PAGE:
"Even now, says the LORD, return to me with your whole heart, with fasting, and weeping, and mourning; Rend your hearts, not your garments, and return to the LORD, your God. For gracious and merciful is he, slow to anger, rich in kindness, and relenting in punishment. Perhaps he will again relent and leave behind him a blessing, Offerings and libations for the LORD, your God.” Jl 2: 12-14

Since I knew early Monday that this reflection was going to be late, I decided to do an Ash Wednesday  thought  instead – one fed by my own soul searching after hearing her response—and tied to our Lenten journey of prayer, fasting and almsgiving.

Hopefully these questions and thoughts will help us all focus on Lent, our personal preparation, how we might make Christ present for others and how Christ has made himself a sacrifice for us on the Cross, to give us the heaven we have here on earth and the heaven promised by an Easter resurrection.

Prayer: What am I praying for? Is God telling me no, because I already have what I need? Do I ask (pray) to God for my wants or do I pray to Him for my needs (more trust, to let Him have control)? Am I praying for more and not recognizing what I already have?

If I am sick—am I turning down help and missing blessings God is trying to provide for me? Despite some of the financial headaches of our healthcare system we still have the best healthcare professionals available.  Do I find and thank God for both the smallest and the greatest of these blessings?

If my spouse doesn’t seem to be all I think they should be—am I telling my spouse what it is I need, or are they attempting to fulfill the wrong needs because they truly don’t know what else to do? Am I praying to change others when I should pray to change myself instead?

Am I thankful that I have the opportunity to pray publicly? And do I take that opportunity?

Fasting: Our readings this week were about how we cannot honor both mammon and God. How much do we have and how much do we really need?

Most of us have plenty of food, and some of us could probably do with eating a little less. Most of us have a warm roof over our heads, while many are living without shelter or inadequate sanitation. Most of us have plenty of clothes in our closets, while some barely have the shirt on their back, or sandals on their feet. Who could we help by sacrificing a meal, a degree on the thermostat for even a day, or a single shopping trip? Should we be making a donation to the local clothes closet or food pantry, or as Pope Francis suggests “to look those in need directly in the eye” by helping in a soup kitchen?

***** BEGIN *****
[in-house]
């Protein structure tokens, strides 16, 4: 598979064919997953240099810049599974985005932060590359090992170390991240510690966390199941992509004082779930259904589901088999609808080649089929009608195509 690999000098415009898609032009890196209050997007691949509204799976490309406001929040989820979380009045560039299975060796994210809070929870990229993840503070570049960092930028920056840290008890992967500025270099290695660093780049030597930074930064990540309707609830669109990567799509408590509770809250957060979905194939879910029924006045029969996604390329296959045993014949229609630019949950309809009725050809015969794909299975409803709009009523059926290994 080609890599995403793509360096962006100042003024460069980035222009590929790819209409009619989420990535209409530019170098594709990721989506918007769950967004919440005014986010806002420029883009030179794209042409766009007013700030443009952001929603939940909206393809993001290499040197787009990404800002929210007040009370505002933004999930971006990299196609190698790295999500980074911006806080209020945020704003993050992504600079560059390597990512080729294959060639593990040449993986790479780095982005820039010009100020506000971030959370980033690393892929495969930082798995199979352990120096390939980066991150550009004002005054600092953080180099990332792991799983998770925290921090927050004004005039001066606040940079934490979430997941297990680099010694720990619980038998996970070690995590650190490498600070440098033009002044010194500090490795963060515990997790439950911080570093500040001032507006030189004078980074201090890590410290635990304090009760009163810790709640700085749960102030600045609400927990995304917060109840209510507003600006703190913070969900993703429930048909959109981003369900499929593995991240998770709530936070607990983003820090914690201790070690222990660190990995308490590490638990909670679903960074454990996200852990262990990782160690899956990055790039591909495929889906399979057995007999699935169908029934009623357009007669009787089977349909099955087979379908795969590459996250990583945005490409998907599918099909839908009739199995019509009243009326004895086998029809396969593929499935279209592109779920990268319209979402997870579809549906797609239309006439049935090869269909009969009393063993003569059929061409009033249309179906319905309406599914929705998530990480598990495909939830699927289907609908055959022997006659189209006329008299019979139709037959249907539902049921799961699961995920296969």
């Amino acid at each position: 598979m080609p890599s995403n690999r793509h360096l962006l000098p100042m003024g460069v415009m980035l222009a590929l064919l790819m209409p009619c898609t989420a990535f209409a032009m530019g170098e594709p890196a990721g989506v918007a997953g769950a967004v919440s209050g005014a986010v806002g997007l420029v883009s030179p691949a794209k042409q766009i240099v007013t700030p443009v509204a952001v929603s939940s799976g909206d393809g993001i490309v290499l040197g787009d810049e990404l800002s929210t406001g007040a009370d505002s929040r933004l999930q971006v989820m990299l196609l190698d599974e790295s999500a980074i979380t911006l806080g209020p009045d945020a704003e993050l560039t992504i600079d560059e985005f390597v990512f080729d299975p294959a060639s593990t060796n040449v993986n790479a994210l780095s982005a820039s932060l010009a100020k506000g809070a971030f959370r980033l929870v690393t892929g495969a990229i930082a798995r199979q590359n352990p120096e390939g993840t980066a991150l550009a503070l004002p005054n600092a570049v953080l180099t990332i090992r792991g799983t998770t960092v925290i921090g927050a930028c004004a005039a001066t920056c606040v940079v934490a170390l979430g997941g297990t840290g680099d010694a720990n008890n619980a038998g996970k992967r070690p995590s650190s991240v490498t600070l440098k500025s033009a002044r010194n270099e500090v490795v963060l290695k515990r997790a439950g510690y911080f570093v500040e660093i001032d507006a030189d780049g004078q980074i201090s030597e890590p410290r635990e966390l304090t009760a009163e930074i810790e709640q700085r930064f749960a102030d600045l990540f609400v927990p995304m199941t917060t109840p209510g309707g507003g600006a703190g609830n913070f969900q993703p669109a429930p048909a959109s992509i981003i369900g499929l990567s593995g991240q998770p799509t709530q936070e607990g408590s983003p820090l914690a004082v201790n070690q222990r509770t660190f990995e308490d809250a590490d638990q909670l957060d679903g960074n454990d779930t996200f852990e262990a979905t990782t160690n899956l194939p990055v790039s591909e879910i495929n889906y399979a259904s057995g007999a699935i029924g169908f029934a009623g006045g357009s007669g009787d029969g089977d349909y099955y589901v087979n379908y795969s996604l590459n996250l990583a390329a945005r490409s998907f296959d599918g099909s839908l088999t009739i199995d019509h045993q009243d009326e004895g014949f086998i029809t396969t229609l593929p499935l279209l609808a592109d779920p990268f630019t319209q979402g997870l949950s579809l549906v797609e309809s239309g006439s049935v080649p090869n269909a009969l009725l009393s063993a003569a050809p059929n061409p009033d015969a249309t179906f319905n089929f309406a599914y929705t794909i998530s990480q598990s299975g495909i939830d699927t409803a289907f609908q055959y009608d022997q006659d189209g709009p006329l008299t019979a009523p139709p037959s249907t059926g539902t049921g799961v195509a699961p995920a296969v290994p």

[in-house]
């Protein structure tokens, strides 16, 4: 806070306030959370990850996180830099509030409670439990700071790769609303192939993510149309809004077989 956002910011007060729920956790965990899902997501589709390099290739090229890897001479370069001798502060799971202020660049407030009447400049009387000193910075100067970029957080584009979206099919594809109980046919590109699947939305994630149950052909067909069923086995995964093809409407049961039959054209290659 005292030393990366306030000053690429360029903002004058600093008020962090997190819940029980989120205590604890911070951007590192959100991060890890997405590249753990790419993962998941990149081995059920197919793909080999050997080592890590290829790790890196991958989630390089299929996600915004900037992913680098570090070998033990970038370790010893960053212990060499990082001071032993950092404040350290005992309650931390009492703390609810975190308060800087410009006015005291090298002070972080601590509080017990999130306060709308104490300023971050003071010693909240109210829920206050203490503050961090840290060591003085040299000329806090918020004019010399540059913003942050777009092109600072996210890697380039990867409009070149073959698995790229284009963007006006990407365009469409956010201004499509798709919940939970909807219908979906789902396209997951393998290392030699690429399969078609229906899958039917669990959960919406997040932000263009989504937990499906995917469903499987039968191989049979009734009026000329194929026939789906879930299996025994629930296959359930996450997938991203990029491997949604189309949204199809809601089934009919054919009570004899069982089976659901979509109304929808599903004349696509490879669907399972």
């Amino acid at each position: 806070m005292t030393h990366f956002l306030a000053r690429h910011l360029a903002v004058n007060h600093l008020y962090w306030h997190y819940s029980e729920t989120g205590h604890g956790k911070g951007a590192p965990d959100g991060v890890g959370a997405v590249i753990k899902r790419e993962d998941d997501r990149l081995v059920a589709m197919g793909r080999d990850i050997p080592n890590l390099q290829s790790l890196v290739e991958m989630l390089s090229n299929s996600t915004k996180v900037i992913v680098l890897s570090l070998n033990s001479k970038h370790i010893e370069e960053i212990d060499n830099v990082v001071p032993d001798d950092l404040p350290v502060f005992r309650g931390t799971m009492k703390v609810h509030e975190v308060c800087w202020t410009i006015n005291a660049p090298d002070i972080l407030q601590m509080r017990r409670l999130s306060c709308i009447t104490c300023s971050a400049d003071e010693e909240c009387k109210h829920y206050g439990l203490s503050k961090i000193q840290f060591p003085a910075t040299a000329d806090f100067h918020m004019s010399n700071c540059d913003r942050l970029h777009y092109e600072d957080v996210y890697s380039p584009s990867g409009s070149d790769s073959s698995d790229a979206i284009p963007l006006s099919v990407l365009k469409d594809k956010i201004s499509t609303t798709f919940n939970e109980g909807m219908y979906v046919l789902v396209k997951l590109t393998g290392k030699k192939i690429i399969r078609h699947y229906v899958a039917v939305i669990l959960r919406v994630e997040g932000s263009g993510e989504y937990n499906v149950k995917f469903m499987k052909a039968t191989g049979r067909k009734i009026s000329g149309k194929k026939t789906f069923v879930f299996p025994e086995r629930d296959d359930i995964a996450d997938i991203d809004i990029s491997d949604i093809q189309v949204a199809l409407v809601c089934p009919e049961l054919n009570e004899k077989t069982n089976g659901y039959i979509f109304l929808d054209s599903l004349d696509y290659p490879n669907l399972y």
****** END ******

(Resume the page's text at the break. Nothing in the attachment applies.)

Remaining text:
Almsgiving: Our Christian call is to make ourselves holy, and to help others see Christ in and thru us—to help make others holy. Our baptismal call is to make this earth a small piece of heaven for others. That doesn’t mean to just give money (although we need to do this too), but more importantly to share a piece of ourselves, to do something for others, to make someone laugh or smile, and to make someone feel important enough that we care enough by being a good Samaritan—rather than walking past and hoping someone else will take care of them.

“Jesus said to his disciples: “Take care not to perform righteous deeds in order that people may see them; otherwise, you will have no recompense from your heavenly Father. When you give alms, do not blow a trumpet before you, as the hypocrites do in the synagogues and in the streets to win the praise of others. Amen, I say to you, they have received their reward…..  “When you pray, do not be like the hypocrites,… “When you fast, do not look gloomy like the hypocrites….Amen, I say to you, they have received their reward.” Mt 6: 1-6, 16-18

Heavenly Father, You sent us Your Son, Jesus, a “peace” of heaven, to dwell within us. Jesus, You did not put on the gloomy face of a hypocrite, but accepted Your sufferings and died to save us so that we might have a piece of heaven. Holy Spirit, Enlighten us, to the pieces of heaven around us.  Thank you for giving me everything I need. Amen.

Don’t make Lent about “me.” Make Lent about seeing the pieces of heaven around you, and about helping others to see the pieces of heaven around them. YOU may be everything they need!

Blessings this Lenten season,

Charlotte